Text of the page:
one dimensional real Klein Gordon equation:

$$\frac{\partial^2 \psi}{\partial t^2}\ =\ c^2\frac{\partial^2 \psi}{\partial x^2} - m^2 \psi$$

Where the horizontal axis is x and the vertical axis is psi. The wave-
functions of this mechanical system behave exactly as deBroglie waves,
including the phase speed of c^2/v.

The vertical springs c^2 determine the propagation speed and the
horizontal springs m^2 determine the mass of the particle. The vertical
springs make up an harmonic oscillator at each point in space.

Canonical quantization is now done by treating these harmonic oscillators
as quantum mechanical harmonic oscillators instead. The solutions
are the Gaussian Hermite functions which you can see here:

http://en.wikipedia.org/wiki/Quantum_harmonic_oscillator

The creation operator repeatedly applied to the ground state H0 gives
H1, H2, H3, ... Hn. The annihilation operator does the opposite and goes
the other way H3, H2, H1, H0. Operating on H0 gives 0. The number
operator gives back the value of n. The ground state H0 is denoted by |0>

The energy level of n particles is given by:

$$E_n \ =\ \left( n+\frac{1}{2} \right)\ \hbar \omega$$

Which quantizes the number of particles that can exist at a certain
frequency.

CANONICAL QUANTIZATION OF THE DIRAC FIELD
====================================

This is not that much different. Not in the last place because all the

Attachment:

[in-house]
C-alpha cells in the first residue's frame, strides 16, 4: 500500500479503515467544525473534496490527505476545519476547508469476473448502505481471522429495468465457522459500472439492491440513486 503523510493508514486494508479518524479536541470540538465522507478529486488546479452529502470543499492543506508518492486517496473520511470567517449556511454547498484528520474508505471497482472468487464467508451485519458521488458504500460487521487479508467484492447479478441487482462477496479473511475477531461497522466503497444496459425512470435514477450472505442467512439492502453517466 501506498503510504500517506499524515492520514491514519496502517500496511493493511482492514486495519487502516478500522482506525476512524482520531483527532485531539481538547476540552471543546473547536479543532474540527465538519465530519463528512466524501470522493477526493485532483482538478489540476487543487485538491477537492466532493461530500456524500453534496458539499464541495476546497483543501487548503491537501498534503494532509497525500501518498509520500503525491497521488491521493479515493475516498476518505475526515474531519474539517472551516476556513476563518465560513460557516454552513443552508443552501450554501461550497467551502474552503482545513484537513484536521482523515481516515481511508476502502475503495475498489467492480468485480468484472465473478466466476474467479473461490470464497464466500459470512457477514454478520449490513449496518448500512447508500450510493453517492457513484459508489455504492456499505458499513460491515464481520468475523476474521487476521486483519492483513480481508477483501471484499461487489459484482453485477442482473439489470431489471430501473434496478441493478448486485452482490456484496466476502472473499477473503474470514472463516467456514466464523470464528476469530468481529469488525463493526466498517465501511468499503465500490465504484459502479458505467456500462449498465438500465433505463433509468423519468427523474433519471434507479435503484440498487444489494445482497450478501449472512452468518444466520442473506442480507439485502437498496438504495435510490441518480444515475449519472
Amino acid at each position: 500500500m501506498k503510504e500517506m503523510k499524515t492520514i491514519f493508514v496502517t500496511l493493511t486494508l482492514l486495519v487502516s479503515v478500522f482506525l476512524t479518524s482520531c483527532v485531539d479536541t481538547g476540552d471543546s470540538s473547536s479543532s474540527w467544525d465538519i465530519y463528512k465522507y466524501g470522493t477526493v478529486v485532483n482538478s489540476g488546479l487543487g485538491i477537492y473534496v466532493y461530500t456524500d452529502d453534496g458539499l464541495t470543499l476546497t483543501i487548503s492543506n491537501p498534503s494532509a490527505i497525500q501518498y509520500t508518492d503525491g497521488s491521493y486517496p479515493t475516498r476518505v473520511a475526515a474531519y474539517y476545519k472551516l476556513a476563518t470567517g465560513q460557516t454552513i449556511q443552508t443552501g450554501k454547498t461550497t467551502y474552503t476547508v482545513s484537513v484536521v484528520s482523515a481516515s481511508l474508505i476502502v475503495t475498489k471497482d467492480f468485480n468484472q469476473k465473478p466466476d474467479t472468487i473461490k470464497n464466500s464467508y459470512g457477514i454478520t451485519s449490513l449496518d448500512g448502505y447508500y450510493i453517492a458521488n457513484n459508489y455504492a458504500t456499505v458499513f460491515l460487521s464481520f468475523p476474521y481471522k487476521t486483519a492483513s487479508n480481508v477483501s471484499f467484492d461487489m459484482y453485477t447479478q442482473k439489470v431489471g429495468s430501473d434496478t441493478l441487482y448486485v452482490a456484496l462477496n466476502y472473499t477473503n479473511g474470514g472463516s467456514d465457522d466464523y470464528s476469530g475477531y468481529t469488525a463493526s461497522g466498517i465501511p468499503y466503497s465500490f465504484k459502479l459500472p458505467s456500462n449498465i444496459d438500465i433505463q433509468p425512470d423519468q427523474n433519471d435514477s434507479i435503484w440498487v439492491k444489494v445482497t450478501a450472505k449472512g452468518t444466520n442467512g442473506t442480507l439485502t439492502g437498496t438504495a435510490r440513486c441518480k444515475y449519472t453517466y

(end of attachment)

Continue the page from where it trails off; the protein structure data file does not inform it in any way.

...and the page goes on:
individual spinor components obey the Klein Gordon equation.

CANONICAL QUANTIZATION OF THE EM FIELD
==================================

This is more tricker. Peshkin & Schroeder doesn't even discuss it. We
see the problem if we consider that the field is mass-less. The vertical
springs m^2 in our image above disappear and there is no more
harmonic oscillator. So, we need something else to take over this

The EM field can be described, considering gauge invariance, with four
equations:

$$\partial^2_t A^\nu\ =\ \partial_x^2 A^\nu +\partial_y^2 A^\nu +\partial_z^2 A^\nu \ +\ \partial^\nu \left( \partial_\mu A^\mu \right)$$

Where each value of $\nu = 0,1,2,3$ gives us one of the four equations.
It is clear that the last term should take over the role that the mass had
in the Klein Gordon equation in one way or another. However, the conserved
current rule for the EM field gives us:

$$\partial_\mu A^\mu \ =\ \partial_t V + \partial_x A_x + \partial_y A_y + \partial_z A_z \ =\ 0$$

Under this condition it is not possible to do a second quantization of the
EM field. Now, Gupta and Bleuler came up with a less restrictive rule:

$$\partial_\mu A^\mu \ \neq\ 0, \qquad \mbox{but} \quad \partial_\mu A^{(+)\mu} |\psi \rangle \ =\ 0$$

The latter means that if we consider only positive frequency parts then
these operating on a field should have a zero effect. This is what made
it possible to do a second quantization of the EM field.

that's it.

Now personally I'm not fully satisfied with this solution, because the
source of the EM field, The charge/current density is conserved.
That is:

$$\partial_\mu J^\mu \ =\ 0$$

And it is hard to see how this conserved current can give rise to a non-
conserved EM field, and worse: If the EM field is expressed as a plane
wave, going in the z-direction, for instance: (0,Ax,Ay,0), then all derivatives
in x and y are zero, and this also sets the last term to zero, the term we
need for second quantization, but OK. A good treatment of the EM field
can be found in:

Lewis H Ryder, Quantum Field Theory, chapter 4

Regards, Hans

Last edited: Jun 18, 2007